Larad is developing virus-like-particle (VLP) vaccines and diagnostics using molecular technology. VLPs are structurally analogous to viruses and induce a strong immune response but contain no genetic material and cannot cause disease. VLP vaccines can be rapidly re-engineered to keep pace with the viruses as they evolve. While conventional vaccines become less effective as viruses mutate, Larad will be able to adapt its VLP vaccines to combat changing viruses. VLPs can also be used as reagents in diagnostic kits.
The initial focus of the company is on products for an immunosuppressive disease in poultry caused by the infectious bursal disease virus (IBDV). The IBDV capsid proteins are being expressed in the baculovirus system. When pVP2 and VP3 are expressed together VLPs result. IBDV proteins expressed in the baculovirus system have been used by us and others as a vaccine for this disease. The problem with the first vaccines, which focused exclusively on VP2, was their marginal efficacy. The problem appears to be related to the quality rather than the quantity of antigen. Typical yields of baculovirus expressed VP2 can be up to 100mg of protein per 109 cells. It was reported that IBDV protein products represented approximately 12 to 13% of the total 4 mg/ml protein from a baculovirus infected Sf9 stationary cell lysate. That is about 0.5 mg/ml of IBDV protein antigen.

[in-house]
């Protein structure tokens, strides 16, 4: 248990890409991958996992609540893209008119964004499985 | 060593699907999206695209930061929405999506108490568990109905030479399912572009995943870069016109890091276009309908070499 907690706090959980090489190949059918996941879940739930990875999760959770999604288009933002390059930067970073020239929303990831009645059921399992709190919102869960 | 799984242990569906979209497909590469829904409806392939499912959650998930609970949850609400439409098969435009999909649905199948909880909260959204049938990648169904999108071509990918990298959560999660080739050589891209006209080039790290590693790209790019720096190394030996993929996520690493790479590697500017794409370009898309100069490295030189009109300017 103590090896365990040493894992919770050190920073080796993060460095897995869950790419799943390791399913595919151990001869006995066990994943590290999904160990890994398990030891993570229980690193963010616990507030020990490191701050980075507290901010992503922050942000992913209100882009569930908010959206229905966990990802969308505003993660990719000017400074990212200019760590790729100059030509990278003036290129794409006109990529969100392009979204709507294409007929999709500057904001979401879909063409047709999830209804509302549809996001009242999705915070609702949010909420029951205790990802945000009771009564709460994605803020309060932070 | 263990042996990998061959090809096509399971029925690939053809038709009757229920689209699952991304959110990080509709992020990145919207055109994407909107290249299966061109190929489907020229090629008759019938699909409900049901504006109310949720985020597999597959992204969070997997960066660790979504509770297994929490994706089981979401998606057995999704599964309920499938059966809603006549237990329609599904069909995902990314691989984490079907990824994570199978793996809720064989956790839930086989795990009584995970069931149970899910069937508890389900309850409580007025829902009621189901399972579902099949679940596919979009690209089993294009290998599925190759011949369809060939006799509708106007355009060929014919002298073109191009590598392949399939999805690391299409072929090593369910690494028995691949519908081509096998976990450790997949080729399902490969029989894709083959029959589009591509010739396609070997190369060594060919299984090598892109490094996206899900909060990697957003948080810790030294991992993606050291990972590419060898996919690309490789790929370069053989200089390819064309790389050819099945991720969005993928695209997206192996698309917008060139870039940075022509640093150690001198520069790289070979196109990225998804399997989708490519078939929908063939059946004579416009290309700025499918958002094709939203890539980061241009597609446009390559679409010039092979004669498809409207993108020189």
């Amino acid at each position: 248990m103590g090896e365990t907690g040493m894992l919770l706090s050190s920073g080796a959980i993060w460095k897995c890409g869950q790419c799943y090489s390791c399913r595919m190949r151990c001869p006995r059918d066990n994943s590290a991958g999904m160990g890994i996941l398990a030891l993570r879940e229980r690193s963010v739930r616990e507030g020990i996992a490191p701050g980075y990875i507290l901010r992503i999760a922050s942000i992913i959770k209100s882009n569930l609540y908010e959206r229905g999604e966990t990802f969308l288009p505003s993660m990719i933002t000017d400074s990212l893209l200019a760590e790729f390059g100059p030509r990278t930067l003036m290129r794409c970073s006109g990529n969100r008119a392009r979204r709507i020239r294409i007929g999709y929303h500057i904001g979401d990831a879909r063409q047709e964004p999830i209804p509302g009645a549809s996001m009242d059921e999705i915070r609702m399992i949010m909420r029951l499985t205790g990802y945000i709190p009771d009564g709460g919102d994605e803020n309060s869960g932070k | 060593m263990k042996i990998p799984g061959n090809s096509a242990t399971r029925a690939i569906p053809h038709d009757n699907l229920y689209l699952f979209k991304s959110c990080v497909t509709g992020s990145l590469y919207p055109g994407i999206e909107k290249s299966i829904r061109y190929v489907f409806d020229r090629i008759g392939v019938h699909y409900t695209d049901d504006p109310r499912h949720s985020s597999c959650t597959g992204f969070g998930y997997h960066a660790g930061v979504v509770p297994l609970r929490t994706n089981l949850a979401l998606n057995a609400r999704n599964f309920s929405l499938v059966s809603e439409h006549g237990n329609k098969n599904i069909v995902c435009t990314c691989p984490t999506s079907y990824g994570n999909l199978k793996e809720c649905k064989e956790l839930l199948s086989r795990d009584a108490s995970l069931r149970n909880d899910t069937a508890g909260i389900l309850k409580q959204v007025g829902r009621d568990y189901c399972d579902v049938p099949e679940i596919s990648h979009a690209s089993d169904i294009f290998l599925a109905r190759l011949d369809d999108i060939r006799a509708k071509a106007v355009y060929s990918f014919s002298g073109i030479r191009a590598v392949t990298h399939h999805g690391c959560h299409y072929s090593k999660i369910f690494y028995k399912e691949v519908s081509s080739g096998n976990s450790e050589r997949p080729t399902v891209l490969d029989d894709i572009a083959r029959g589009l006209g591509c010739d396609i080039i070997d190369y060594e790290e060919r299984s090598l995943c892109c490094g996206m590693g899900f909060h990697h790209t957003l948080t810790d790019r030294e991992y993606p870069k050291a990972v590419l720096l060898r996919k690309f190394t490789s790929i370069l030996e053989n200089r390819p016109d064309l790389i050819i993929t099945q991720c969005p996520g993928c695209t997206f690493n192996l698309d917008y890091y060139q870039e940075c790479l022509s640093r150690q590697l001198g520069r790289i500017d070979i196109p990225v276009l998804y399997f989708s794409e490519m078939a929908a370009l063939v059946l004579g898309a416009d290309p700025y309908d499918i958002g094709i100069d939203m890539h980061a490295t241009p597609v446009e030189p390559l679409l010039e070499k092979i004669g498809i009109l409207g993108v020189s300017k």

Larad has an exclusive worldwide license to the IBDV-VLP & IPNV-VLP technology covered under the following US Patents: 9,732,144; 10,086,062; & 10,100,101.
International patents for the same technology are pending.